Saturday, June 16, 2007

Army Staff Sgt. Roy P. Lewsader, Jr.

Remember Our Heroes

Army Staff Sgt. Roy P. Lewsader, Jr., 36, of Clinton, Indiana

SSgt. Lewsader was assigned to 1st Brigade, 1st Infantry Division, Fort Riley, Kan.; died June 16 in Tarin Kowt, Afghanistan, from wounds sustained when his vehicle was struck by a rocket-propelled grenade.

Crowd turns out to honor return of Army Staff Sgt. Roy P. Lewsader Jr.

Clinton native killed in Afghanistan
By Arthur E. Foulkes
The Tribune-Star

TERRE HAUTE — Six military pallbearers stood at attention as the flag-draped casket of Army Staff Sgt. Roy P. Lewsader Jr. of Clinton was lowered slowly out of a jet Saturday morning at Terre Haute International Airport-Hulman Field.

The pallbearers carried Lewsader’s casket across the tarmac to a waiting hearse while friends, family, military personnel and others wanting to pay their respects looked on.

“Daddy is coming home,” Melissa Lewsader said she told their children that morning as she dressed and got ready to meet her husband as she always did when he was coming back from a tour of military duty.

“I did my makeup and everything,” she said, smiling faintly.

Lewsader, who died from wounds he received when a rocket-propelled grenade struck his vehicle in southern Afghanistan on June 16, was scheduled to return home from his current tour of duty July 1, Melissa Lewsader said.

“I thought this would get easier” as the days went by, she said. “But it’s gotten a lot more difficult.”

Dozens of motorcycles with the Indiana Patriot Guard Riders, police vehicles and family members escorted Lewsader’s hearse from Hulman Field through northern Terre Haute to Frist Funeral Home in Clinton, Roy Lewsader’s home town.

“We feel these guys are true American heroes,” said Jim Moxey, senior ride captain with the Patriot Guard Riders. Members of the motorcycle escort group carried large American flags ahead of and behind Roy Lewsader’s hearse all the way along the transportation route.

“We’ve got to show America that we support these boys,” Moxey said.

Hundreds of people crowded both sides of Indiana 163 at the edge of Clinton as Roy Lewsader’s motorcade arrived in his hometown before noon Saturday.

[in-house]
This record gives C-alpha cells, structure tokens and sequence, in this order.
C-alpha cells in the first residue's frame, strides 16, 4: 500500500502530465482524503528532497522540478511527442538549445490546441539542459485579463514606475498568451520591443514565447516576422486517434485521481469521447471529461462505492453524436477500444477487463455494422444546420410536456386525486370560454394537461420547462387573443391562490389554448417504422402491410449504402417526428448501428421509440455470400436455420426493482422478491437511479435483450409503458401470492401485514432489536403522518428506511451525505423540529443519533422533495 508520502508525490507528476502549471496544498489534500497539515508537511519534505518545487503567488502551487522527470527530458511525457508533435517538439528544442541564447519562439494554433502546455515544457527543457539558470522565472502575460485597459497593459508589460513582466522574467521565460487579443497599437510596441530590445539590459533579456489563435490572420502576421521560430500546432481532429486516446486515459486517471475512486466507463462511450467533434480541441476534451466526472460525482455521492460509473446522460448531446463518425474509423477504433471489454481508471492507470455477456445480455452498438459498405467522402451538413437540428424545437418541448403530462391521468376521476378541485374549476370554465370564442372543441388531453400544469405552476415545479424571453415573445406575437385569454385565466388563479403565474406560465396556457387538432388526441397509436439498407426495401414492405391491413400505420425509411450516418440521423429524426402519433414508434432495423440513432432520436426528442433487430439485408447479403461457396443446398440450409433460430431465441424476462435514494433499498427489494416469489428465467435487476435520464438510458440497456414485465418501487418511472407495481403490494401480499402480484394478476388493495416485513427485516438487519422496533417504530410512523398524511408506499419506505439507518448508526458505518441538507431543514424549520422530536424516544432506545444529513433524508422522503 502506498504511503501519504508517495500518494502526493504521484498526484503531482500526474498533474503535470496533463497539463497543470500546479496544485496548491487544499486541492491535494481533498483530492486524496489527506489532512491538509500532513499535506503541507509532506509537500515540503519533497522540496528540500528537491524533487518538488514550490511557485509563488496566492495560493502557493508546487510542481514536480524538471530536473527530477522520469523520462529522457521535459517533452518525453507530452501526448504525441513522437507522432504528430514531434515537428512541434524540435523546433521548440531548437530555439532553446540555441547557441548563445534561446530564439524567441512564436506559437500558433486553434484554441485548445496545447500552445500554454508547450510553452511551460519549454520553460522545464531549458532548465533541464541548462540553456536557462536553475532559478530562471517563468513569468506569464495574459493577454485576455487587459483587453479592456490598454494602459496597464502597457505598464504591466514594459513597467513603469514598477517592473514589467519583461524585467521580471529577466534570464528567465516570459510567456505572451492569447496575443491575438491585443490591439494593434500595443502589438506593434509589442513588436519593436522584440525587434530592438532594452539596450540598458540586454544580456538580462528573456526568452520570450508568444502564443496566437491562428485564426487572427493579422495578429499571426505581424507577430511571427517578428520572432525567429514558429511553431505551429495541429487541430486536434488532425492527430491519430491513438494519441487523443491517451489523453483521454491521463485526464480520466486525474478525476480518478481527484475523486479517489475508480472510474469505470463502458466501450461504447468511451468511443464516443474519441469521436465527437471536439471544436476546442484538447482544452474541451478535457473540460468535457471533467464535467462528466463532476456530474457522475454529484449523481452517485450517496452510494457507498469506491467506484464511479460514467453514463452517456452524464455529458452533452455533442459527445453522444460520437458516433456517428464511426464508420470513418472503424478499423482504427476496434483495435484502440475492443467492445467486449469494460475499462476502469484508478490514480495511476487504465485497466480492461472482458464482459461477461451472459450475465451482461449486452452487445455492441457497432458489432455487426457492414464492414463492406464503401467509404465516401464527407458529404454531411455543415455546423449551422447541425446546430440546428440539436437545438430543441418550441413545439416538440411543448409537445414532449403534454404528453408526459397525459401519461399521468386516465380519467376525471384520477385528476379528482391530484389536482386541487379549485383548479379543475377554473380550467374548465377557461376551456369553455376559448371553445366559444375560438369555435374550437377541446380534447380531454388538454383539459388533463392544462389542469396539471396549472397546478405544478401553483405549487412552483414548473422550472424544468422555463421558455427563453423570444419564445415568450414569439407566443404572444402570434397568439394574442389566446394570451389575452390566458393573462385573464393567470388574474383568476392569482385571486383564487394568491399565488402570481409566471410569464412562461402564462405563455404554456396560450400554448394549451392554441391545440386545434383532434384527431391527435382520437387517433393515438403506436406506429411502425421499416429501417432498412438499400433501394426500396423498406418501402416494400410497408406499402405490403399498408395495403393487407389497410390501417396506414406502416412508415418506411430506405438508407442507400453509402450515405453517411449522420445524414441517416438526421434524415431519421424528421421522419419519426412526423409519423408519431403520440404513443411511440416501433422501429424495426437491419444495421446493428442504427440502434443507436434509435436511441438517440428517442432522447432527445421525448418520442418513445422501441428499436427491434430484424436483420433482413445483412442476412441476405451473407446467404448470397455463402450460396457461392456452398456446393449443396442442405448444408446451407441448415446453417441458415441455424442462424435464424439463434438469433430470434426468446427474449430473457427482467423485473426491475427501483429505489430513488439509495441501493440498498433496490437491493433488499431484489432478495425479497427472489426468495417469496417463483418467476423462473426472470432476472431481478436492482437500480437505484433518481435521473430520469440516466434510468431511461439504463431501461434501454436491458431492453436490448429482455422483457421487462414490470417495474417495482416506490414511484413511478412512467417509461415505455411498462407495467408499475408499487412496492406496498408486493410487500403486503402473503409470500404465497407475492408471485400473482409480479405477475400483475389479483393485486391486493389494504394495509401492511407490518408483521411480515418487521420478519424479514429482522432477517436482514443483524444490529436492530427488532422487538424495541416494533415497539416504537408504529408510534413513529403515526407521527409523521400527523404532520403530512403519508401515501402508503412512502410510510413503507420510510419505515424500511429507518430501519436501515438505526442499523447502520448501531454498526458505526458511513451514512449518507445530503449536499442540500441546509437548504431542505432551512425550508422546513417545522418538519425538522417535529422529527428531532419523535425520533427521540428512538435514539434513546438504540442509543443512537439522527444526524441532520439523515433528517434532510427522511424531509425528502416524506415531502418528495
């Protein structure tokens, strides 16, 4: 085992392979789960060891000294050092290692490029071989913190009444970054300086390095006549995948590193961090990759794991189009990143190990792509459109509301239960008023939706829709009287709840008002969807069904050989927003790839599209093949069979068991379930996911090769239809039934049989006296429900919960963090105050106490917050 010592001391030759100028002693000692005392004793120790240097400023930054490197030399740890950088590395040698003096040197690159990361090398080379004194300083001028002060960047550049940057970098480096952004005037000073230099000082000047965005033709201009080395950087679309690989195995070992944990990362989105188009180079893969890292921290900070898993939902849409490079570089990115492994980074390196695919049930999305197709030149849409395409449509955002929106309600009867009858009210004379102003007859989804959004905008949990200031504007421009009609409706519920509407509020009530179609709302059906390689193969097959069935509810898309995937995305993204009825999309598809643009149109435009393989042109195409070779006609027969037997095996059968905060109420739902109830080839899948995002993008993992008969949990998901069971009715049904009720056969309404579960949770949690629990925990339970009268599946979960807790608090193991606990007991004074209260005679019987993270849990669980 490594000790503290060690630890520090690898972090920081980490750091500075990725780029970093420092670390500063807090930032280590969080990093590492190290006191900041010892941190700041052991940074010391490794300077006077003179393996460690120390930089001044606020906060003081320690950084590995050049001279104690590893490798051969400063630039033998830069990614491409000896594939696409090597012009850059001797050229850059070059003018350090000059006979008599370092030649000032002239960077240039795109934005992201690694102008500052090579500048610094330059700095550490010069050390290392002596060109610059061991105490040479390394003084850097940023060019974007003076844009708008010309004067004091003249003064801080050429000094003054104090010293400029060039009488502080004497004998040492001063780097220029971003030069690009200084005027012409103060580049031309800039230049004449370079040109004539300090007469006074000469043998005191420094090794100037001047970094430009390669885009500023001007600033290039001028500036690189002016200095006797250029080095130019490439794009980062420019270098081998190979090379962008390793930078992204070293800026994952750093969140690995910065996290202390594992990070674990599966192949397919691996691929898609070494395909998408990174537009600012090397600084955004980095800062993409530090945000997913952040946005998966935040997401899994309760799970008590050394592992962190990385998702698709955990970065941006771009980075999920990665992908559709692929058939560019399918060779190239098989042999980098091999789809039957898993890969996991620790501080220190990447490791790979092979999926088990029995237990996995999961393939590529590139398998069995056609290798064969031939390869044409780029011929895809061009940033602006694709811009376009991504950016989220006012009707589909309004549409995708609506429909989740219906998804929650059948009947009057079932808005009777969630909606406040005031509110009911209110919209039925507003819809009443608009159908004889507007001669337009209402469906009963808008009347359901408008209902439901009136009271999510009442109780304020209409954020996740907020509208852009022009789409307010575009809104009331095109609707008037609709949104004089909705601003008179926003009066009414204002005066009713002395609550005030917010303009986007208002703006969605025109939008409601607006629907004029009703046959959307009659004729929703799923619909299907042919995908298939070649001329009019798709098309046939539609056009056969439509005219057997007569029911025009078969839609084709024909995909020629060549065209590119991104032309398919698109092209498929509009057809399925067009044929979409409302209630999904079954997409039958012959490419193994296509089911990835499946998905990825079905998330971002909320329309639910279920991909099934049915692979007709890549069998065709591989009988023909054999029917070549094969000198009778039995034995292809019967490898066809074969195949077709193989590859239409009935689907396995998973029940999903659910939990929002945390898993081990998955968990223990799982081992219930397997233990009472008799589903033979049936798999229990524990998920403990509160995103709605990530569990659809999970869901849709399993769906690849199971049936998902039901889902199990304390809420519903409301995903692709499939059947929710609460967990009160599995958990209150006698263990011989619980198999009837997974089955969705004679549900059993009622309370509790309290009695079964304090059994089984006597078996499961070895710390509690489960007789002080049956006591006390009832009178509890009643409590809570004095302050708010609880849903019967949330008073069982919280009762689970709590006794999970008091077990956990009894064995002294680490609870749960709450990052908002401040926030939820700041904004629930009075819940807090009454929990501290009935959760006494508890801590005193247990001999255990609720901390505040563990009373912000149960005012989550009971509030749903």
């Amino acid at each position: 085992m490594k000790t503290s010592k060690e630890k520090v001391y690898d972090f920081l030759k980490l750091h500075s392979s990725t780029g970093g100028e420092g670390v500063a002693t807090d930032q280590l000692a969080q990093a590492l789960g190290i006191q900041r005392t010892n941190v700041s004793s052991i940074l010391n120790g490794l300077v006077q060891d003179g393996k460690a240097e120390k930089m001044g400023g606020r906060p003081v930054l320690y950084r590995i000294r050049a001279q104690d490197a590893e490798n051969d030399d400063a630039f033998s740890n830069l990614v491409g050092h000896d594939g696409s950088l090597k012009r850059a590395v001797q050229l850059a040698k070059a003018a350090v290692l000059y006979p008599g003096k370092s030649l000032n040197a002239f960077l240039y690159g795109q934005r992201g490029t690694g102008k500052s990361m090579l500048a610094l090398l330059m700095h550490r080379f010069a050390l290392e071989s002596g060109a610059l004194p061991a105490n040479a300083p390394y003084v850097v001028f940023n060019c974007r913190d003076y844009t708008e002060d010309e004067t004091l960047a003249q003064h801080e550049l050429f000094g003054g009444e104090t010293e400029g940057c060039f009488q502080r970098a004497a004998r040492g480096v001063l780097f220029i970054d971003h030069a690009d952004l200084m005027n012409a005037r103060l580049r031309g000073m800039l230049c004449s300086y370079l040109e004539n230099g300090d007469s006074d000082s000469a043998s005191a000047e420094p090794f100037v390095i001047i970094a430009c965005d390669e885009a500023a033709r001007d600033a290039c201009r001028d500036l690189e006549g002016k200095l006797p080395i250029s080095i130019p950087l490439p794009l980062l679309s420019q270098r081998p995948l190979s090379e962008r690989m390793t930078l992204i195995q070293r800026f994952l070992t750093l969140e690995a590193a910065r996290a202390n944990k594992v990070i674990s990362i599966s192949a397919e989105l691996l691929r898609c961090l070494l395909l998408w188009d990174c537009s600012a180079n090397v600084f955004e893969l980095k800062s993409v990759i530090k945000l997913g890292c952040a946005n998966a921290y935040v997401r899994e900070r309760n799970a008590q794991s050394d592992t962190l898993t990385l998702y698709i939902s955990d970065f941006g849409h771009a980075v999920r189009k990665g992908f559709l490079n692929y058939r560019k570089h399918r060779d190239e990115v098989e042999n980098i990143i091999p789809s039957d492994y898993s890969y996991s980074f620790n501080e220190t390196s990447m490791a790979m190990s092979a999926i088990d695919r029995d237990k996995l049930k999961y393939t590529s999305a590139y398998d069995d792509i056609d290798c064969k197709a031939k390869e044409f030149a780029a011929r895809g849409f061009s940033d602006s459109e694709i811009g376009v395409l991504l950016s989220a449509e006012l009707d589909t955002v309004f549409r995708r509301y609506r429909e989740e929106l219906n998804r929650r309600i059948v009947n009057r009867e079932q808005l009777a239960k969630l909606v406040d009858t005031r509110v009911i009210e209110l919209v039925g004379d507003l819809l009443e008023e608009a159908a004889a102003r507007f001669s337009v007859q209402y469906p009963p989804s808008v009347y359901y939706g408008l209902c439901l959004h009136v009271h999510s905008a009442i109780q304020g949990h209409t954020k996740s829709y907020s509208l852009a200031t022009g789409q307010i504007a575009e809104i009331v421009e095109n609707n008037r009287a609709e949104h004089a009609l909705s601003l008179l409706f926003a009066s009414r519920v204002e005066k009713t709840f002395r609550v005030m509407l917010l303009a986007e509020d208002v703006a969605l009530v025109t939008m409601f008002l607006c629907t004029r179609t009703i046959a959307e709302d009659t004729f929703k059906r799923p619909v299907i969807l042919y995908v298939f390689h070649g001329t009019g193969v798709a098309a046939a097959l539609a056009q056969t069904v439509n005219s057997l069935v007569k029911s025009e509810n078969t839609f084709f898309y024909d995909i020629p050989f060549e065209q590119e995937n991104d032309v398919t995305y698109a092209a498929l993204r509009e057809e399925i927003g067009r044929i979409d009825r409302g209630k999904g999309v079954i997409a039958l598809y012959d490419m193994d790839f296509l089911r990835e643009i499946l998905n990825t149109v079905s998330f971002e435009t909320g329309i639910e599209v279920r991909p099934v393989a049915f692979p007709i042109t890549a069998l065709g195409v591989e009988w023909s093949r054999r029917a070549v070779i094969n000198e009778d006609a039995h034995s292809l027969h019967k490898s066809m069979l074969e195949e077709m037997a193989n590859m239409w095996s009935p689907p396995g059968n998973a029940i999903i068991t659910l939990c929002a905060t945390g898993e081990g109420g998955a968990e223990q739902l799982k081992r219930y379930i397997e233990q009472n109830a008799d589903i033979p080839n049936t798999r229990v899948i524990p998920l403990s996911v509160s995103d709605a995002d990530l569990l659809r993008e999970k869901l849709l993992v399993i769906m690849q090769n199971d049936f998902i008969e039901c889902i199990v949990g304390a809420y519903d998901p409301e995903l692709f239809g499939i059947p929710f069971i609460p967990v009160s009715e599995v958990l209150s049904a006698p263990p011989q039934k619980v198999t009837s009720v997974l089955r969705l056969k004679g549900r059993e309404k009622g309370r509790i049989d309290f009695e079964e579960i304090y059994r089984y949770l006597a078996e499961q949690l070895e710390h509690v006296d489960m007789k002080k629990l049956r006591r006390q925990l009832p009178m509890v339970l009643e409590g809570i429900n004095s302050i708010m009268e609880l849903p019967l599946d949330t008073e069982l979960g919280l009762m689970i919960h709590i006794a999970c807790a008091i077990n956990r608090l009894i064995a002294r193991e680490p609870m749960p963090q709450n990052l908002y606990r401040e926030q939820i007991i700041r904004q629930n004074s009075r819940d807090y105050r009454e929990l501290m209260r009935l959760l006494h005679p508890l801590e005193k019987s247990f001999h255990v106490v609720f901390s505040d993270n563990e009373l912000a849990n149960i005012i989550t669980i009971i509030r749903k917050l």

Smaller groups of people also turned out in nearby Lyford to greet the passing procession.

Roy Lewsader loved his job and volunteered for the mission he was on in Afghanistan, Melissa said. He believed in what he was doing “110 percent,” she said.

“He loved where he was. He loved the [Afghan] people,” she said.

Roy Lewsader enlisted in the Army on his 17th birthday in 1989, Melissa said of her husband. He did two tours of duty in Korea and was on his second tour in support of the current U.S. military efforts in Afghanistan and Iraq when he was killed, she said.

Melissa said she is happy she and her husband decided recently to return to Clinton, which is where both were raised. Being around family has helped during this time, she said.

“I can’t express my gratitude enough to the Wabash Valley,” Melissa said. The Indiana National Guard, the American Legion and others have all reached out to her and her family, she said.

“The response has been overwhelming,” Melissa said.

At the end of the drive from Terre Haute to Clinton, military pall-bearers again carried Roy Lewsader’s casket, this time from the hearse into Frist Funeral Home on Blackman Street.

Visitation will be from 4 p.m. to 8 p.m. today at Frist Funeral Home.

Lewsader’s funeral is 10:30 a.m. Monday, also at Frist, with burial to follow at Roselawn Memorial Park with full military rites.

A dinner will follow at the Veterans of Foreign Wars Post 6658 on North Ninth Street in Clinton.

“We’re here to show support for the families” of American servicemen and women, Moxey said of the dozens of motorcycle riders who escorted Roy Lewsader home for the last time.

“To us they really are heroes,” Moxey said.

Army Staff Sgt. Roy P. Lewsader, Jr. was killed in action on 6/16/07.


Lewsader back

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